China sets to expand int'l cooperation in lunar exploration missions

(Xinhua) 08:06, June 28, 2024

BEIJING, June 27 (Xinhua) -- China is set to expand its international collaborations in upcoming lunar exploration endeavors following the successful operation of payloads from the European Space Agency (ESA), France, Italy, and Pakistan in China's Chang'e-6 mission.

The country's Chang'e-7 lunar exploration mission will carry six international scientific instruments, and Chang'e-8 will offer 200 kilograms of international payload capacity and has garnered over 30 applications, said Liu Yunfeng, deputy director of the China National Space Administration's (CNSA) international cooperation department.

The Chang'e-7 mission, scheduled for launch around 2026, is poised to survey the lunar south pole region. The Chang'e-8 probe will be launched around 2028 to carry out experiments on lunar resource utilization and, along with Chang'e-7, constitute the basic model of an international lunar research station by 2035.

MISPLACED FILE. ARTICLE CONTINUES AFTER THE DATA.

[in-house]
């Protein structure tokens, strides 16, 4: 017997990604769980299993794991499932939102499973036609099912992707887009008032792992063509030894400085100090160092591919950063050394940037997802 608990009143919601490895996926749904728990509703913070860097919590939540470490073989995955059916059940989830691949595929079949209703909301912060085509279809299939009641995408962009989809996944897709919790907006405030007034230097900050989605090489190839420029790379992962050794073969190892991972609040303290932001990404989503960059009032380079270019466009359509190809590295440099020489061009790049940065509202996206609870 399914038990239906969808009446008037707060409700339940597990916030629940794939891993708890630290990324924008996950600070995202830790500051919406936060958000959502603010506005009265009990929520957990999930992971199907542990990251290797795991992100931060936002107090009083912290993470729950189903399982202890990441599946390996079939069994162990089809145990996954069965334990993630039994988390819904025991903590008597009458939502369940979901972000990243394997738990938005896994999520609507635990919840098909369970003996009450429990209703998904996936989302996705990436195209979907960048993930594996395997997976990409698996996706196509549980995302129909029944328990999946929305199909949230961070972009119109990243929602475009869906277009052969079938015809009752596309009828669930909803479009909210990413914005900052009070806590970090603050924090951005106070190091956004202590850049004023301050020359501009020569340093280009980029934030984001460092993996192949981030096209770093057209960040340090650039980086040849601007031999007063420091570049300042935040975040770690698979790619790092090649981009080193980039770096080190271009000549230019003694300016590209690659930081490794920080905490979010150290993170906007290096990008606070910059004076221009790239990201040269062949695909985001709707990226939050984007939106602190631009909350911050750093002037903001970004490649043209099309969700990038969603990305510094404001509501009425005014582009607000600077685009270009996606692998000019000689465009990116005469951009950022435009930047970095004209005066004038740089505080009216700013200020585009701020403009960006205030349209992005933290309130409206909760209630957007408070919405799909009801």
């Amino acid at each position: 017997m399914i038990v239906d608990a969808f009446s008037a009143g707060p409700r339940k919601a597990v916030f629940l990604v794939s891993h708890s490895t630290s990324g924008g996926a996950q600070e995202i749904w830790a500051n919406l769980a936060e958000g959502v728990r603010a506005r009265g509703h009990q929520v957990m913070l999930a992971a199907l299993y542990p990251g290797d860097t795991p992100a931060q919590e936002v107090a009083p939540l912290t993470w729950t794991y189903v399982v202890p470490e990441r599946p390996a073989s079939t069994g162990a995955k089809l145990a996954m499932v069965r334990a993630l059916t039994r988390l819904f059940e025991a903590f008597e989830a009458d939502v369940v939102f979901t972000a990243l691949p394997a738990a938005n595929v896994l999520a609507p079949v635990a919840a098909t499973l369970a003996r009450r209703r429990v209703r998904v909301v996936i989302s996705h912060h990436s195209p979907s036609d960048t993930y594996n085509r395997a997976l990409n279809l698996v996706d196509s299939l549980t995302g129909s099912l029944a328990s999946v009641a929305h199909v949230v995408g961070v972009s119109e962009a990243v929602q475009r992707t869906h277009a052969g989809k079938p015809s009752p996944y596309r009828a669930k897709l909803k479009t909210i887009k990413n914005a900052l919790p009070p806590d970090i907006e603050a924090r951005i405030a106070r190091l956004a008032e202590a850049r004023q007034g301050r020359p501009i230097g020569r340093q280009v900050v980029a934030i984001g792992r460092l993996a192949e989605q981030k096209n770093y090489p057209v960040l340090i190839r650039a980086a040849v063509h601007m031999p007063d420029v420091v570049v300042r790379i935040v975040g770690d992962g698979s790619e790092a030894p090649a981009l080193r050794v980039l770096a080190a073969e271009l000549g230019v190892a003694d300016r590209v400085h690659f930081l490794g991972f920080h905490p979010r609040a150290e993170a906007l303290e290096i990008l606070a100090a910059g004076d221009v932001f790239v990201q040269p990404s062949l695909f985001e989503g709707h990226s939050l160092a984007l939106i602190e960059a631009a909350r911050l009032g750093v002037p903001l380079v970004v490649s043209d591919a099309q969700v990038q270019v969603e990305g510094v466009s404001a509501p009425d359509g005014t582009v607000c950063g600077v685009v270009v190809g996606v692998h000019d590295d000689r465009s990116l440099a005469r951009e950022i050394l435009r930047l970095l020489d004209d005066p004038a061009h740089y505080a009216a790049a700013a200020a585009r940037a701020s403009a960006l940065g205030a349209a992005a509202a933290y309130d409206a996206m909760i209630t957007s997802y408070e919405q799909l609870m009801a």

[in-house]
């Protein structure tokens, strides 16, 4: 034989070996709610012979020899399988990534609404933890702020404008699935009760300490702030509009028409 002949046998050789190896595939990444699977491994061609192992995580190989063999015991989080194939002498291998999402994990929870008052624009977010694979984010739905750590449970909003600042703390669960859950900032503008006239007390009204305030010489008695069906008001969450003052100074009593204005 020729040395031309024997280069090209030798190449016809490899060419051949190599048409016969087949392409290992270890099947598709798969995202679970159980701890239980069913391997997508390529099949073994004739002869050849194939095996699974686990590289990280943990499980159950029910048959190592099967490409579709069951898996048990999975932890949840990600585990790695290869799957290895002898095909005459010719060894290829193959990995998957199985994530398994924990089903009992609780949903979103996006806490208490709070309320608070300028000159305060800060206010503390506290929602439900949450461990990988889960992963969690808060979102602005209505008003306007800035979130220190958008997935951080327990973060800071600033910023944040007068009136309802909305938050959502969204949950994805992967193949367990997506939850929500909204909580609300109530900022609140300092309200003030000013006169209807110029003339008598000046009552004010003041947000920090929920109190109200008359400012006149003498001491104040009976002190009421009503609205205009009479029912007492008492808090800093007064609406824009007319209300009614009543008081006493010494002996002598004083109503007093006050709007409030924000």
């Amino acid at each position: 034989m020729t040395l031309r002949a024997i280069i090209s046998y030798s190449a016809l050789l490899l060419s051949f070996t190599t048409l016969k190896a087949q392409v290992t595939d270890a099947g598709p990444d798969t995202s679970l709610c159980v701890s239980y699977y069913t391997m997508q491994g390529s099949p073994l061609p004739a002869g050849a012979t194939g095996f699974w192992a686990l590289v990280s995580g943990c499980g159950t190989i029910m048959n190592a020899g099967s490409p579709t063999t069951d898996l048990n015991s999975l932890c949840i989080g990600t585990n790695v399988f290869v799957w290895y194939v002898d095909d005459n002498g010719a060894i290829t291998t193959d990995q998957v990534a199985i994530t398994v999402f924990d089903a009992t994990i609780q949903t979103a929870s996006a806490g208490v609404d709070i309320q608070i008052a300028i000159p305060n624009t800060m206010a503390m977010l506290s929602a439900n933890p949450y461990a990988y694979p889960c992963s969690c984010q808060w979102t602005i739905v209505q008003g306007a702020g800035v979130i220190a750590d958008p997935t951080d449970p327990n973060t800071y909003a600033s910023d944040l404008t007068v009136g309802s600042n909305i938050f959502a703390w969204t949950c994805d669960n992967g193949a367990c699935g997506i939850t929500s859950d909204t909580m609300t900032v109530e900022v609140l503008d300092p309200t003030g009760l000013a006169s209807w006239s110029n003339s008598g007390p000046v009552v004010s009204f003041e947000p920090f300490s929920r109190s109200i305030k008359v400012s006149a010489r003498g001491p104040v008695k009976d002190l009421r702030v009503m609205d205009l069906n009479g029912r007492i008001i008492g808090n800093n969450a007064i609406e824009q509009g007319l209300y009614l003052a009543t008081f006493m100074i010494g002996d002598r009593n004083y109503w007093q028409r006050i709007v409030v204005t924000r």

The CNSA has signed cooperation documents with more than ten countries and international organizations on the International Lunar Research Station project, said Liu at a press conference on Thursday.

In the Chang'e-6 mission, China has fulfilled its commitment to allocate 10 kilograms of payload capacity on the lander and another 10 kilograms on the orbiter for international cooperation, said Hu Hao, chief designer of the Chang'e-6 mission, at the conference.

According to Liu, the international collaborative tasks in the mission have been going well. The French payload DORN worked for 32 hours, and ESA payload NILS worked for 3 hours and 50 minutes on the moon's surface.

Liu also said that the Italian laser retroreflector installed on top of the lander operated normally.

China delivered data provided by a CubeSat aboard its Chang'e-6 spacecraft to Pakistan on May 10. The cube satellite, ICUBE-Q, was developed by Pakistan's Institute of Space Technology and China's Shanghai Jiao Tong University.

"Despite differences in language, work culture, and developmental protocols, we have worked hand in hand to conduct an extensive array of tests over the past year and more and completed the task successfully," said Hu.

"The invaluable experience can enrich our expertise and prepare us to tackle even more sophisticated tasks in the future," Hu added.

(Web editor: Zhang Kaiwei, Liang Jun)


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